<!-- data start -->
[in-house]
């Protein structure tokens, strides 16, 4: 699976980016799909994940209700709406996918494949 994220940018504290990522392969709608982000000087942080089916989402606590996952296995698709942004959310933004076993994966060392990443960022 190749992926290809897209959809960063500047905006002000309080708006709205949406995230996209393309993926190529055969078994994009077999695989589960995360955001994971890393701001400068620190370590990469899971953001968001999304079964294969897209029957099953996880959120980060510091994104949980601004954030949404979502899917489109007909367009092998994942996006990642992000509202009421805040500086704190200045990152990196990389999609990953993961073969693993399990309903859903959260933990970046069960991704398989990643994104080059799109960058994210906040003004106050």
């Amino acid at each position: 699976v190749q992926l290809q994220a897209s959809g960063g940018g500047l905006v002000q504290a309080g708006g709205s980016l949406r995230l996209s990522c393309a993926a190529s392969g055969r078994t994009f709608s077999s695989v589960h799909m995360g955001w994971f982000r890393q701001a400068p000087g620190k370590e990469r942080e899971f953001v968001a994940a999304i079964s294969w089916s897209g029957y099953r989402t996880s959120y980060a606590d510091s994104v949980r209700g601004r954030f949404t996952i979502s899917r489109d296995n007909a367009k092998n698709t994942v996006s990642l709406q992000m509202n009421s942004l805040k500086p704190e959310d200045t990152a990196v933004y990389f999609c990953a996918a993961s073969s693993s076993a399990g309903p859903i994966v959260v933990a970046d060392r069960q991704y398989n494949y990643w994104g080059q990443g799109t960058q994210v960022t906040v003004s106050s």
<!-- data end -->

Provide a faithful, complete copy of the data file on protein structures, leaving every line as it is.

[in-house]
């Protein structure tokens, strides 16, 4: 699976980016799909994940209700709406996918494949 994220940018504290990522392969709608982000000087942080089916989402606590996952296995698709942004959310933004076993994966060392990443960022 190749992926290809897209959809960063500047905006002000309080708006709205949406995230996209393309993926190529055969078994994009077999695989589960995360955001994971890393701001400068620190370590990469899971953001968001999304079964294969897209029957099953996880959120980060510091994104949980601004954030949404979502899917489109007909367009092998994942996006990642992000509202009421805040500086704190200045990152990196990389999609990953993961073969693993399990309903859903959260933990970046069960991704398989990643994104080059799109960058994210906040003004106050």
């Amino acid at each position: 699976v190749q992926l290809q994220a897209s959809g960063g940018g500047l905006v002000q504290a309080g708006g709205s980016l949406r995230l996209s990522c393309a993926a190529s392969g055969r078994t994009f709608s077999s695989v589960h799909m995360g955001w994971f982000r890393q701001a400068p000087g620190k370590e990469r942080e899971f953001v968001a994940a999304i079964s294969w089916s897209g029957y099953r989402t996880s959120y980060a606590d510091s994104v949980r209700g601004r954030f949404t996952i979502s899917r489109d296995n007909a367009k092998n698709t994942v996006s990642l709406q992000m509202n009421s942004l805040k500086p704190e959310d200045t990152a990196v933004y990389f999609c990953a996918a993961s073969s693993s076993a399990g309903p859903i994966v959260v933990a970046d060392r069960q991704y398989n494949y990643w994104g080059q990443g799109t960058q994210v960022t906040v003004s106050s």